Out-Law Analysis | 30 Apr 2020 | 2:11 pm | 3 min. read
The Pensions Regulator (TPR), Financial Conduct Authority (FCA) and Insolvency Service have all issued warnings in recent weeks around an increase in scam activity, including specifically in relation to pensions and pension transfers. Action Fraud has also reported increasing numbers of scams with a link to Covid-19, including investment scams.
It is difficult to tell how much actual scam activity is already out there, but the economic downturn triggered by the pandemic and related uncertainty mean that conditions are ripe for the proliferation of pension scams. So what should consumers be on the alert for - and is there anything the pensions industry can do in response?
As the regulators have warned pension and investment scams can be subtle, play on consumer fears of market volatility and emerge in the months after the initial shock of a triggering event. In particular, scammers are likely to try to persuade savers to move their pensions given the volatile state of the financial markets - when, of course, it will rarely be in their interests.
Trustees need to be ready to probe more deeply and, preferably, engage directly in discussions with the member if there are suspicions.
In other cases, unscrupulous parties might target members of particular company pension schemes where the sponsoring employer appears unstable - we only have to look at what happened with the British Steel pension scheme, which was the subject of a Work and Pensions Committee inquiry in 2018. Finally, and most alarmingly, there is a real risk of the rebirth of so-called 'pension liberation' scams – enticing those short of money, perhaps as a result of loss of employment, into accessing part of their pension, oblivious to the tax risks and the inevitability of losing whatever part is not liberated.
Requests for pension transfers from scheme members will continue in the coming weeks and months, in the absence of a ban on such activity for a long enough period to ride out the economic fallout from the crisis - something which seems unlikely, despite calls from former pensions minister Baroness Altmann for a six-month ban. With the Pension Schemes Bill, which contains provisions limiting the statutory right to transfer where there is no genuine employment link with the receiving scheme, now on hold, there may be a strong temptation for schemes to feel like their hands are tied when faced with a suspicious request.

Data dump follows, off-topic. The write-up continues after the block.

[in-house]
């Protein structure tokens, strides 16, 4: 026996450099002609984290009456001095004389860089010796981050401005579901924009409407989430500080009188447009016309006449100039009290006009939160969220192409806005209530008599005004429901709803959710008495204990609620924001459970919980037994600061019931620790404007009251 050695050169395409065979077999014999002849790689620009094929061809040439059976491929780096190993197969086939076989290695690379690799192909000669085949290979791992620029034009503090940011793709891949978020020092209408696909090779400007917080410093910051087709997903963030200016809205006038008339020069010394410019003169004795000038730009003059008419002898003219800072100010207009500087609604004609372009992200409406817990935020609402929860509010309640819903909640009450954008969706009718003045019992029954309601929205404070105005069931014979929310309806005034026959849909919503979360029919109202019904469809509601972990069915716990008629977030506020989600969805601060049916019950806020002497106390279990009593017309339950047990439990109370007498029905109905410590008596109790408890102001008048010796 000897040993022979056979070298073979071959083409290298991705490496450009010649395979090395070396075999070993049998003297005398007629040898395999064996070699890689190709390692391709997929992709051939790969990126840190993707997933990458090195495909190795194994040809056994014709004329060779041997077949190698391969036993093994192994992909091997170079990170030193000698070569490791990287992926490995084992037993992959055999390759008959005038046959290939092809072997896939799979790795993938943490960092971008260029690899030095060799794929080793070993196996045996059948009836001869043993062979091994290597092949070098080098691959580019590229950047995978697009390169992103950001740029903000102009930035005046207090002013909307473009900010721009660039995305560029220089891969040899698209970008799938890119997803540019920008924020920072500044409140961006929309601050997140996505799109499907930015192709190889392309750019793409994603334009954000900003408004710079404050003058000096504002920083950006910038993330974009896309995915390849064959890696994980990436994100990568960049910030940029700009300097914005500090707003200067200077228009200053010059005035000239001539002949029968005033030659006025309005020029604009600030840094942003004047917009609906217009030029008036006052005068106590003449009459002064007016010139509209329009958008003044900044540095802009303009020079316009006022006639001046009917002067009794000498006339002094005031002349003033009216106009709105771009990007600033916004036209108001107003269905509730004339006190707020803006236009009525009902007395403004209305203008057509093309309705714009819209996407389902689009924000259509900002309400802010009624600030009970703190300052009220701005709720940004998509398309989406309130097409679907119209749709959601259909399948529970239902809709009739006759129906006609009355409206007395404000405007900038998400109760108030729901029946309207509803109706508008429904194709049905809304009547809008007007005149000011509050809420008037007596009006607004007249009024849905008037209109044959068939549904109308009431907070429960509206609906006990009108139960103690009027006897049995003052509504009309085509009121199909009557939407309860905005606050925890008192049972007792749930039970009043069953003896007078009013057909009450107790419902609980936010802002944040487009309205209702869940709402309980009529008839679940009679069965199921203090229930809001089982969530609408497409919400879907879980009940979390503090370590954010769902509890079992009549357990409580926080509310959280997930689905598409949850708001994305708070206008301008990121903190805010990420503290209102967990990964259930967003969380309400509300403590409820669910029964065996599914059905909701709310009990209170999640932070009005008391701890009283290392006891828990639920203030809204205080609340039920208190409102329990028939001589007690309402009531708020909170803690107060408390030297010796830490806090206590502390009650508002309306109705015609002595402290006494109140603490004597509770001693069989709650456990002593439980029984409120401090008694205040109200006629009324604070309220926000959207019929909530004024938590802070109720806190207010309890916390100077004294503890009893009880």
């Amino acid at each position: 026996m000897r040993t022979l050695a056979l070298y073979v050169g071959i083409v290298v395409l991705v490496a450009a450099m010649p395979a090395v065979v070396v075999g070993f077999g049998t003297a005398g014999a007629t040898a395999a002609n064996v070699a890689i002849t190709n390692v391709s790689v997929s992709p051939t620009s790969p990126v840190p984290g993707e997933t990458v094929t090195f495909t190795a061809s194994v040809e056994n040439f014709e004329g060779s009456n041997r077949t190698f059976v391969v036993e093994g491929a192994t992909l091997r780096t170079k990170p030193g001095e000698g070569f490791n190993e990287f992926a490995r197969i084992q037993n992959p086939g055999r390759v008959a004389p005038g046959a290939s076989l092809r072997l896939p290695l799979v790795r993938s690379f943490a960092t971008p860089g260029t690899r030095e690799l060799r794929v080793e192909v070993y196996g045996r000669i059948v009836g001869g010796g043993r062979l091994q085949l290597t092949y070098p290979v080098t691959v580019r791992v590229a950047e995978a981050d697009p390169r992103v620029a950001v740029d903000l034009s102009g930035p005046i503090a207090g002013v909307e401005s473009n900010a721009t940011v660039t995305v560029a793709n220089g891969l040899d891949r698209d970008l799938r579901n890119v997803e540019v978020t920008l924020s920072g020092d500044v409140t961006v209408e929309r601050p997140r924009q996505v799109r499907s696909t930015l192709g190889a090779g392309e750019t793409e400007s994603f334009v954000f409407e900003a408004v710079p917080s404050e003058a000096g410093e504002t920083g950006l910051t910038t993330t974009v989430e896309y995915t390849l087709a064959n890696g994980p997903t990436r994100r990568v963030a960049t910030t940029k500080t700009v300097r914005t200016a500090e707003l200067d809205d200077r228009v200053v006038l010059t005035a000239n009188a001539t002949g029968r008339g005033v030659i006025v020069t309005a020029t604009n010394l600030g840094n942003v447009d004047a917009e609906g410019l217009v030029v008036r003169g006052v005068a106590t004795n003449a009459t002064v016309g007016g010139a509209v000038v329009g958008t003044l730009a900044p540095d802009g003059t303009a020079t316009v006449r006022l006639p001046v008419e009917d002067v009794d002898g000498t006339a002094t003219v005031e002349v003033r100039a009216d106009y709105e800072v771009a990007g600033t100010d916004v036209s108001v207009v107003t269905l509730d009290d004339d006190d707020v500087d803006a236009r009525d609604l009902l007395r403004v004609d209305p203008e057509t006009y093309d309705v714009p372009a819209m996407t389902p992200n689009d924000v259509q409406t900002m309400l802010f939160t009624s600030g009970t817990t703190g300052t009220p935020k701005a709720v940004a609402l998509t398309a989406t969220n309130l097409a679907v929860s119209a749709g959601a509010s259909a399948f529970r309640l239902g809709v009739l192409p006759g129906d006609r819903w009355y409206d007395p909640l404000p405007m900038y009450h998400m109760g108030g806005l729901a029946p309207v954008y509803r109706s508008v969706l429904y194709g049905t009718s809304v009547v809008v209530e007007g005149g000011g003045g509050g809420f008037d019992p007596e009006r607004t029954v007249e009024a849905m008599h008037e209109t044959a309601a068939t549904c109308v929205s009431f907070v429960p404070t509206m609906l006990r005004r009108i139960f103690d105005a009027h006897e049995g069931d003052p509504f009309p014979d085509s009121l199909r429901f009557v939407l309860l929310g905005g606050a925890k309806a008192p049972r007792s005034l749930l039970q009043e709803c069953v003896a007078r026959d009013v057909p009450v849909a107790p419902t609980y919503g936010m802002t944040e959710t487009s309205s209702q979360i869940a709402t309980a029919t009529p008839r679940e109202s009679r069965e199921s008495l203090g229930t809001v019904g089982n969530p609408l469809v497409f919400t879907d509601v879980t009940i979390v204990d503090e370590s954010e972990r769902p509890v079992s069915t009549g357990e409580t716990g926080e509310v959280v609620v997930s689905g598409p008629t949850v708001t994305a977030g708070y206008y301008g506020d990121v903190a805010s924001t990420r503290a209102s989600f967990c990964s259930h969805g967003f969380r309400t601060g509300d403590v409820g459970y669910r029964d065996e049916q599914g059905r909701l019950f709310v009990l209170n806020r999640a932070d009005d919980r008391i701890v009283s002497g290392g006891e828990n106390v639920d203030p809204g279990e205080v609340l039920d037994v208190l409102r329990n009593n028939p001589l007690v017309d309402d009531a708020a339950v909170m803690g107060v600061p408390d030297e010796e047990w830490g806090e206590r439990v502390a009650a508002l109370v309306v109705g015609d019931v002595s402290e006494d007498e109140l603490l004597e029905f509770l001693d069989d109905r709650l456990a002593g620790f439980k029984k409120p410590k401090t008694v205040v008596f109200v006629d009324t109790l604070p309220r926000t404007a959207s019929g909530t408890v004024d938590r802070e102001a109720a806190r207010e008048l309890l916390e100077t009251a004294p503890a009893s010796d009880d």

But schemes already have resources available to them to protect their members – and themselves - against the risk of future claims when suspicions arise. Careful reference to regulatory materials and the industry Code of Good Practice remains the best starting point; particularly the checklists of enquiries to make, ranging from the obvious checks of HMRC registration and existence of a cold call to more subtle red flags, such as how new the scheme is and how recently the parties involved were incorporated.
Bear in mind, though, that scammers have evolved their tactics effectively in recent years, and will be one step ahead in recognising what checks will be made and what questions will be asked. Trustees need to be ready to probe more deeply and, preferably, engage directly in discussions with the member if there are suspicions. Direct member calls have been shown to make a difference in scratching underneath the surface to understand the true reasons behind why the member wants to transfer, and sometimes in dissuading them from proceeding; while the FCA's 'ScamSmart' service provides practical advice for consumers.
TPR has recently issued new guidance on member communications during the pandemic, including a template letter (2-page / 117KB PDF) which should be sent to those seeking to transfer out of a DB pension "for the foreseeable future". Trustees have also been asked to monitor transfer requests, and to report any suspicious trends that emerge to the FCA. Trustees should continue to monitor announcements of this nature from the regulator, as we can expect further guidance as new risks emerge.
It is critically important that checks and communications are fully documented. With added public warning around the risk of scams, we might eventually see the Pensions Ombudsman (TPO) take a harder line on any misdirected transfers that take place in the coming months where there proves to have been a hint of something suspicious not alerted to the transferring member. If the pandemic has grabbed the imagination of the scammers, the fall-out is bound to grab the imagination of claims management companies - and a complete paper trail will stand schemes in better stead in the event of a complaint or claim in the years to come.
Irrespective of concerns around scams, facilitating pension transfers will not be without its practical challenges at present, with providers and trustees adjusting to home working or struggling with resourcing. TPR has also suggested a three-month delay to processing transfer requests, although its guidance is not legally binding. Delays are inevitable, and that might well be no bad thing in the present circumstances.
These are not conventional times, and risks need to be carefully evaluated and advice taken in difficult cases. Aside from the financial detriment to scheme members of getting this wrong, reputation risk and a new wave of fresh complaints and claims to follow the new wave of pension scams is almost certain.
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